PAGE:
Corns and calluses
Corns and calluses are common skin lesions in which there is a localised area of thickened skin. A corn (clavus, heloma) is inflamed and painful. They are known as ‘soft corns’ (heloma molle) if the surface skin is damp and peeling, for example between toes that are squashed together. A callus (tyloma) is an area of painless hard skin.
What causes corns and calluses?
Corns and calluses are caused by response to friction and pressure. Repetitive injury results in the skin trying to protect itself from blistering. The basal epidermal cells (keratinocytes) increase in number resulting in thicker prickle cell layer and thicker stratum corneum on the skin surface.
The most common sites are on the hands and feet, but any area of skin may be affected. Examples include:
- On the palms, from holding a racquet or hammer
- On the knuckles from pushing oneself out of a wheelchair
- On the side of the foot, from tight shoes
- On the ball of the foot, from running barefoot
Thick skin on the entire palm or sole is known as palmar or plantar keratoderma. This term is also used for genetic disorders in which there are multiple areas of callus (punctate keratoderma).
What is the treatment for corns and calluses?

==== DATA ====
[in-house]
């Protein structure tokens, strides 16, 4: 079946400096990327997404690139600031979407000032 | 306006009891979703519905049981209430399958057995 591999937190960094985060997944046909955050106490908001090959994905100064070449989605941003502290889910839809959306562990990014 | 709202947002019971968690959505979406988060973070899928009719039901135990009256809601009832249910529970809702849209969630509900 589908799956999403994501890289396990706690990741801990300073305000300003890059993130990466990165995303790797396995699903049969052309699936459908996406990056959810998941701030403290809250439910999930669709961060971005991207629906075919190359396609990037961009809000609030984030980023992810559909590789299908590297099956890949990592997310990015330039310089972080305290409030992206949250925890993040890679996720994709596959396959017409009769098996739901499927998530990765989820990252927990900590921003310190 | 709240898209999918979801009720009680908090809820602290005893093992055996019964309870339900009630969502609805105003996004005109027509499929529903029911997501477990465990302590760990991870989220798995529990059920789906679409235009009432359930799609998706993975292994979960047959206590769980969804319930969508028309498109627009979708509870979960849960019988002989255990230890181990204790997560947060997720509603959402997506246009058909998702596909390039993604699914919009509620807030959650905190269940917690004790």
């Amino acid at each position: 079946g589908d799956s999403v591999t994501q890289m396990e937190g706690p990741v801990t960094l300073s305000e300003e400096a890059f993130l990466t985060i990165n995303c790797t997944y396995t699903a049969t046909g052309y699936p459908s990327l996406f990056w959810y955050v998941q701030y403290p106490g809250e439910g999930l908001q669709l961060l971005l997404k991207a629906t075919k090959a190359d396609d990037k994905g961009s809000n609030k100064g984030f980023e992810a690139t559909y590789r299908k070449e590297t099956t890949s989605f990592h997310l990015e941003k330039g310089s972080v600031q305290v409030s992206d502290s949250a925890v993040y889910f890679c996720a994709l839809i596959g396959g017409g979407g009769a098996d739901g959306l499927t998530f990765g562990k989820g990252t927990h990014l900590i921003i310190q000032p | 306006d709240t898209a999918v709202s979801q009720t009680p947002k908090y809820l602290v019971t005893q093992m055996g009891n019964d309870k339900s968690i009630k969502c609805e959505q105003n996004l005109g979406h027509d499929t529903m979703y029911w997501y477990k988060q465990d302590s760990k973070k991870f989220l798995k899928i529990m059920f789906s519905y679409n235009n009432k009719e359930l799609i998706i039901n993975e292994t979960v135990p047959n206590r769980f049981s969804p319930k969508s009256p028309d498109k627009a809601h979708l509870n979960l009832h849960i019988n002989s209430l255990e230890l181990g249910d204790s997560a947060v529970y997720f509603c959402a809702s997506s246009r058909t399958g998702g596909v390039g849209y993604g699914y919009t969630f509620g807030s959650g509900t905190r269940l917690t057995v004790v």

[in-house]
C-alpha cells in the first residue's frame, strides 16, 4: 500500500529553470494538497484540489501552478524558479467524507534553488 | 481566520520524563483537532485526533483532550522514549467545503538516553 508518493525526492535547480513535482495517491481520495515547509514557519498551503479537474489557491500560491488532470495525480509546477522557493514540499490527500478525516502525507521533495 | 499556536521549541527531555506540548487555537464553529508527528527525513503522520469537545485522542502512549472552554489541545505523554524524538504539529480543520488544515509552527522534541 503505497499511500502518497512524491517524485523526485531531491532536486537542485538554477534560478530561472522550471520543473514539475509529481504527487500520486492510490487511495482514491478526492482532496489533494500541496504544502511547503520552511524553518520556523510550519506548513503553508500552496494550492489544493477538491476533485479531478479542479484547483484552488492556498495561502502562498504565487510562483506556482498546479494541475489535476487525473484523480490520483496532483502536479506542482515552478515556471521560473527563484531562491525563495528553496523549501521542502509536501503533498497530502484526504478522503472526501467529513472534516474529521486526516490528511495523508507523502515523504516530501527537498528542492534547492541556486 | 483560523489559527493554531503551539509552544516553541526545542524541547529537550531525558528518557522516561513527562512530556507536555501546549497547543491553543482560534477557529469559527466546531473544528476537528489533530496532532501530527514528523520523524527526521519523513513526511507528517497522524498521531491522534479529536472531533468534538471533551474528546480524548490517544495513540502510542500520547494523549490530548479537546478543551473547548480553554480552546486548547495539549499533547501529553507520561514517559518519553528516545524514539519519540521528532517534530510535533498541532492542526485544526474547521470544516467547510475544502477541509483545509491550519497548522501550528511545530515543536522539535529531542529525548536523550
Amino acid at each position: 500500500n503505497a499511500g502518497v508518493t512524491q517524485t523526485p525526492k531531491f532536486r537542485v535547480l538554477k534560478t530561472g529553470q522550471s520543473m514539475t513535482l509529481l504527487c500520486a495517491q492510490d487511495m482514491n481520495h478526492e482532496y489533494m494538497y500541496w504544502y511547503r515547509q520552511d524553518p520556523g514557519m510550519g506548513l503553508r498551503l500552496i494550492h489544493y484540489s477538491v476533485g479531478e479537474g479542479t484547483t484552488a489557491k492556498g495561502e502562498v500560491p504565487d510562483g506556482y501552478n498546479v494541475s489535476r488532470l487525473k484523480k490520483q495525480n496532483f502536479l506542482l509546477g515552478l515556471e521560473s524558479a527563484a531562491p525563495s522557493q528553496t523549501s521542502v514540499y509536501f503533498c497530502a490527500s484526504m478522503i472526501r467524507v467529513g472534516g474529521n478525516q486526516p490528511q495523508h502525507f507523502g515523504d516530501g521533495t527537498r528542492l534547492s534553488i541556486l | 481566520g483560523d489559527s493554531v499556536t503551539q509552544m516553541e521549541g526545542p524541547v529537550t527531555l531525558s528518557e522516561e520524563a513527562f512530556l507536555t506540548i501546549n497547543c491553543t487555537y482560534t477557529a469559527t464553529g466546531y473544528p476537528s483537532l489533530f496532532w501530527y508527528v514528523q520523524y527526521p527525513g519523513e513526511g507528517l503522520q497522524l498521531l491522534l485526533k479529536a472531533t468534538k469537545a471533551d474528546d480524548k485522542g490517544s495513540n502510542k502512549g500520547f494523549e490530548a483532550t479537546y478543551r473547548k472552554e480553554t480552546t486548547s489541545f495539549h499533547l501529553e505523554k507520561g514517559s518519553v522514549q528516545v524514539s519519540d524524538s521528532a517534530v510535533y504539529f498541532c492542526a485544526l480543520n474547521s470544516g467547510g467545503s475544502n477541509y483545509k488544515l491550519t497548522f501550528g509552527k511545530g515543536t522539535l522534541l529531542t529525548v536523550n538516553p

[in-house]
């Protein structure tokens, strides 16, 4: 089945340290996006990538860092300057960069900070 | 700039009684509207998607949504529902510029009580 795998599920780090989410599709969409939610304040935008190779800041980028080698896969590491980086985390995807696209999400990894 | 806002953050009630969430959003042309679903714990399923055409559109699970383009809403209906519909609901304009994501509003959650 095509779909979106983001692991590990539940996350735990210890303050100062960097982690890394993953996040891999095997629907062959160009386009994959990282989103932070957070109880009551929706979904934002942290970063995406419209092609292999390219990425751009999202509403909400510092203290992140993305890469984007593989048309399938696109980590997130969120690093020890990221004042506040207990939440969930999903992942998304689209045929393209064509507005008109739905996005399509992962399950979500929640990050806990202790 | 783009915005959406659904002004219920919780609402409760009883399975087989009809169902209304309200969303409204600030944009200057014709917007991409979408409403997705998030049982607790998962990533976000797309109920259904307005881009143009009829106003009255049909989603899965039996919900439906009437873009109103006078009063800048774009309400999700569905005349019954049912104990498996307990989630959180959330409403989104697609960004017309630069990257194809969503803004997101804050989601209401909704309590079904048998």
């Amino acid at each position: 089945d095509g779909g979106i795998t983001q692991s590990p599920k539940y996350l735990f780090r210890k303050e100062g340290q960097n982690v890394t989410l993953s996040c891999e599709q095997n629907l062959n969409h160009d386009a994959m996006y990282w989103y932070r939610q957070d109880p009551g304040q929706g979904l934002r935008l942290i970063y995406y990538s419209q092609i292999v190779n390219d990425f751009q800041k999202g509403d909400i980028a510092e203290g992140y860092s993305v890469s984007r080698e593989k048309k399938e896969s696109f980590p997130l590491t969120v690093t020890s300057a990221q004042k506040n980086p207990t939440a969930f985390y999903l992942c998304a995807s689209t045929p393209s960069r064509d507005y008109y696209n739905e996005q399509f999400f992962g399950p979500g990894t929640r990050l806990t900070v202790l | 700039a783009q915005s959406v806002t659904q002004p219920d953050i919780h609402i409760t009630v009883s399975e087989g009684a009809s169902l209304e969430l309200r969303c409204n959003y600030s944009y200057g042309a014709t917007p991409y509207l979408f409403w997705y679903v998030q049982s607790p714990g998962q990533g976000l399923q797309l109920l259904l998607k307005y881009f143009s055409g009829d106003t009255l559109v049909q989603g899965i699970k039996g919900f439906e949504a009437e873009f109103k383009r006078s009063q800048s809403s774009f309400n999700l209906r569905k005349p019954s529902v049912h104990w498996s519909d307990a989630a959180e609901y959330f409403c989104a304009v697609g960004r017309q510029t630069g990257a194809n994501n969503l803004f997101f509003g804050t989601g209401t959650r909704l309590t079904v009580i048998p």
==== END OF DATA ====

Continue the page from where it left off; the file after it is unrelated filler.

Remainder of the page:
The important thing is to relieve the pressure on the affected area of skin.
- Choose well-fitting, comfortable, flat footwear
- Use leather gloves for repetitive tasks that injure the skin
- Apply a protective corn plaster or cushion to apply pressure more evenly around the affected area to reduce friction
- Separate toes using soft cotton, lamb's wool, moleskin or web spacers to relieve pressure
- Special orthotics may be made to measure
Reduce skin thickness.
- Sandpaper, file or pumice the surface (this is easier when the skin has been soaked in warm water for 10 minutes or longer)
- Pare down the surface using a specially designed corn trimmer to remove the central core
- Apply keratolytic creams or heel balms containing urea, salicylic acid or lactic acid
To ease the discomfort of painful cracks (fissures):
- Apply a thick, lubricating ointment such as petroleum jelly
- Seal the surface with adhesive such as Liquid Bandage™ or nail glue
- Use antbiotic ointment in case of infection
- Cover with a thick adhesive plaster
It may be helpful to visit a podiatrist for treatment of calluses and corns on the feet.
Sometimes protruding bone has to be surgically removed by an orthopaedic surgeon, for example bunion repair.
On DermNet NZ:
- Corns – Medscape Reference
- Corns and calluses overview – Medscape Reference
- Patient information: Corns and calluses (The Basics) – UpToDate (for subscribers)
Books about skin diseases:
See the DermNet NZ bookstore